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Enjoy an Ethnic Breakfast!

by Karen Ansel, MS RD

Enjoy an Ethnic Breakfast!

A healthy morning meal doesn't just give kids the fuel they need to power through their busy day. It's also the perfect opportunity to sneak in foods they don't get enough of. While the typical American breakfast can be a great way for kids to eat more whole grains, fruit and low fat dairy, ethnic breakfasts from around the globe can help them work in these, and other foods, like lean protein and even vegetables. "Ethnic breakfasts often have a balanced combination of protein and carbohydrate that can provide nutrients children need to give them the best start to work and play hard all day," says Academy of Nutrition and Dietetics (Academy) spokesperson Ximena Jimenez, MS, RD.

Because they tend to use more – and different – food groups, ethnic choices are also smart alternatives for kids who get bored eating the same thing over and over. That's especially important because the way foods taste is a major factor in what kids do – or don't – eat according to The State of Family Nutrition and Physical Activity Report: Are We Making Progress?

Breakout Breakfasts

Your kids can enjoy whole grain cereal or waffles on some days and on other days try some of these top ethnic picks suggested by five Academy spokespersons.

  • Mexico:"South of the border kids eat tortillas with beans and shredded beef or chicken," says Jimenez. "Similar to a sandwich, this quick, invigorating breakfast is packed with B vitamins, protein and fiber."
  • Israel: "One of the biggest health benefits of an Israeli breakfast is that it includes both vegetables and fruit as well as healthy fats. A typical breakfast consists of olives, cheese, vegetables, bread and fresh juices,” says Toby Smithson, RD, CDE. "A fun Israeli recipe to make with your kids is to thread chunks of cheese and vegetables like peppers, tomatoes, cucumbers and pitted olives on wooden skewers."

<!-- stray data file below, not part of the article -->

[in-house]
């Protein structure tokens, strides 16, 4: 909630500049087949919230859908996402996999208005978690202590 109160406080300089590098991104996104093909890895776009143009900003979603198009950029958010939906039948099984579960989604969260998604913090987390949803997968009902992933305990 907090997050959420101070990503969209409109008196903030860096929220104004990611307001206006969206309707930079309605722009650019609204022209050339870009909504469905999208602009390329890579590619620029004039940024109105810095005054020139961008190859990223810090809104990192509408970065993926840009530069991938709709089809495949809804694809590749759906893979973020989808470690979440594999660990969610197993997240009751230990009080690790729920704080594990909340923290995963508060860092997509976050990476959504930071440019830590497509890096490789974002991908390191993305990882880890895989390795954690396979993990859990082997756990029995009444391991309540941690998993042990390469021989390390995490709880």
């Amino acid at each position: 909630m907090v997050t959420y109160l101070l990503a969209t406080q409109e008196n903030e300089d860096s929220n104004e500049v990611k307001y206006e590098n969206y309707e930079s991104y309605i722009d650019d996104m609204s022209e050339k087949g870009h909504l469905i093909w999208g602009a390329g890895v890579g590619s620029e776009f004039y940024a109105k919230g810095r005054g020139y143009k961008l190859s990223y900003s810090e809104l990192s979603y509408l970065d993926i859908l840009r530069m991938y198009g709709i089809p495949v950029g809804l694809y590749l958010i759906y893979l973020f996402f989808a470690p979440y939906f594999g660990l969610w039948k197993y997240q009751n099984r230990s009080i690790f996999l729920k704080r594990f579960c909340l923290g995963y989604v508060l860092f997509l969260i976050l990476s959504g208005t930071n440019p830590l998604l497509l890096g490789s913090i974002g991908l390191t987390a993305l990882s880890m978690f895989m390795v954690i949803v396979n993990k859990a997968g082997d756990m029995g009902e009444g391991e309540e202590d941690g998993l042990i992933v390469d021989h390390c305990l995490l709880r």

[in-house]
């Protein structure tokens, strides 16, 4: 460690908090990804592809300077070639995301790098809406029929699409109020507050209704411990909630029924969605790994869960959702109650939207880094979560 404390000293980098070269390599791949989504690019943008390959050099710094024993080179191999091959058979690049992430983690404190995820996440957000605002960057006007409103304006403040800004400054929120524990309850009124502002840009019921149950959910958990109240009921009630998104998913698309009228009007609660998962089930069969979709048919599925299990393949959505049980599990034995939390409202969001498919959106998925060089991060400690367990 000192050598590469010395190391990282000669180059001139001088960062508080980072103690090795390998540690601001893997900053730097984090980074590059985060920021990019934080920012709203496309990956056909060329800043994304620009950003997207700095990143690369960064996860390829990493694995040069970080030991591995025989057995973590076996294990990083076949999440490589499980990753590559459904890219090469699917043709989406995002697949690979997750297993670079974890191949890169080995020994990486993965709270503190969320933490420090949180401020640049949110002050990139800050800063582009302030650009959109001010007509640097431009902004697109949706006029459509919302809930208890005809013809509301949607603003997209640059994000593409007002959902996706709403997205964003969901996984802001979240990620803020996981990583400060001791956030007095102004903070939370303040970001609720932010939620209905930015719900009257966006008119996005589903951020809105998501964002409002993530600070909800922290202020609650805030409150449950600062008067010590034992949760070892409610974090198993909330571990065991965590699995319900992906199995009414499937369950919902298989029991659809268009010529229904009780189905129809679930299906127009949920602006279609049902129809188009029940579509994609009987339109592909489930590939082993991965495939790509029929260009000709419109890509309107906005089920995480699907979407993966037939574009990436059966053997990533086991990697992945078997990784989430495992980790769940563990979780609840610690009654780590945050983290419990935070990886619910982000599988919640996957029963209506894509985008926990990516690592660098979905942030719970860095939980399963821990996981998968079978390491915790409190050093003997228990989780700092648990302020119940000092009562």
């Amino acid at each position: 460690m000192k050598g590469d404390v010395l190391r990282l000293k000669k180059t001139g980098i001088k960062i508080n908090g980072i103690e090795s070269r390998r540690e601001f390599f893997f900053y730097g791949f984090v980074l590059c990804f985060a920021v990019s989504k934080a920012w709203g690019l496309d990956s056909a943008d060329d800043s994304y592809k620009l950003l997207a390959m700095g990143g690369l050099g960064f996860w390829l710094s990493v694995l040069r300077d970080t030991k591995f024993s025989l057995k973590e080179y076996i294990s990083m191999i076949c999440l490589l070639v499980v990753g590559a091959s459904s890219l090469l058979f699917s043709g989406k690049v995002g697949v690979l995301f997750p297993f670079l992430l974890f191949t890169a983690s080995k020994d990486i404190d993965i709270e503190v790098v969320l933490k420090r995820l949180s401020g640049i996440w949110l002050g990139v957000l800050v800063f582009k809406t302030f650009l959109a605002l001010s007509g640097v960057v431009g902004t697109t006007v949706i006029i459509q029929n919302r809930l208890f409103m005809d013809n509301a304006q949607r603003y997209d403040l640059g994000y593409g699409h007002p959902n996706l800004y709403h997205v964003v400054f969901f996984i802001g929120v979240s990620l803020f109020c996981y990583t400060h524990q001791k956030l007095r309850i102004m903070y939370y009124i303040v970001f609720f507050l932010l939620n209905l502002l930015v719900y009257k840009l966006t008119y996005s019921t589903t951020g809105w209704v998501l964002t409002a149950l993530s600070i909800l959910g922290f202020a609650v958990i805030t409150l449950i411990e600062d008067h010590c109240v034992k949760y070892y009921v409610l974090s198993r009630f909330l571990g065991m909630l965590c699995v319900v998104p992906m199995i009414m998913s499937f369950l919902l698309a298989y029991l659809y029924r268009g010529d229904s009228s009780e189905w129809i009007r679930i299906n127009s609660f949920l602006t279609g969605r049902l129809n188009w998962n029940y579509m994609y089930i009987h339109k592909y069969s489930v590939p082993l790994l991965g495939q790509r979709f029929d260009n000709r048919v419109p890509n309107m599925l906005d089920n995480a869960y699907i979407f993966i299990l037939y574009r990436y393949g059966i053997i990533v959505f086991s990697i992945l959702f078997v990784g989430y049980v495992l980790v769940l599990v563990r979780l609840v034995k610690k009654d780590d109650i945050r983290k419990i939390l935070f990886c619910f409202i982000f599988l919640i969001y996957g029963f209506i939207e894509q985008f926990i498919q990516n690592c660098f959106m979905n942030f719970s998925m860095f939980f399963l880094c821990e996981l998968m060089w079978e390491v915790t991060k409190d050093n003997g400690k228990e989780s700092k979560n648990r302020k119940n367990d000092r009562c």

• African American: "A traditional African American breakfast has lots of whole grains," says Constance Brown-Riggs, MSEd, RD, CDE. "It's not unusual to have grits and a slice of whole wheat toast alongside a scrambled egg. Add in a piece of fruit and a glass of non-fat milk and you've got at least one serving from each major food group."
  • India: "Indian breakfasts are unique because they are often vegetarian," says Vandana Sheth, RD, CDE. "One South Indian favorite is vegetable upma, a hot breakfast made from Cream of Wheat and vegetables like onions, carrots and green beans and spiced with ginger, curry leaves, mustard seeds and cumin. Simple and comforting, this warm morning meal provides plenty of iron, calcium and fiber."
  • Peru: "A typical Peruvian breakfast is often a healthy corn or quinoa tamal, with papaya and white cheese known as queso fresco, says Manuel Villacorta, MS, RD. "A weekend favorite is stir fried steak with tomatoes and onions served with bread."
  • Colombia: "Breakfast in Colombia is definitely non-traditional," says Villacorta. "It's not unusual for people to start their day with "caldos" or soup. Another Colombian favorite is arepas, bread made from corn meal and eaten with cheese or shredded beef." In the U.S., arepas can be found in some supermarkets in the ethnic foods section.
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About the author:

Karen M Ansel MS RD

Karen Ansel, MS RD


Topics


Themes


Themes

  • Cook healthy

    Involve your child in the cutting, mixing and preparation of all meals. Even a snack can be healthy.

  • Eat right

    Sit down together as a family to enjoy a wonderful meal and the opportunity to share the day's experiences with one another.

  • Shop smart

    To encourage a healthy lifestyle, get your children involved in selecting the food that will appear at the breakfast, lunch or dinner table.


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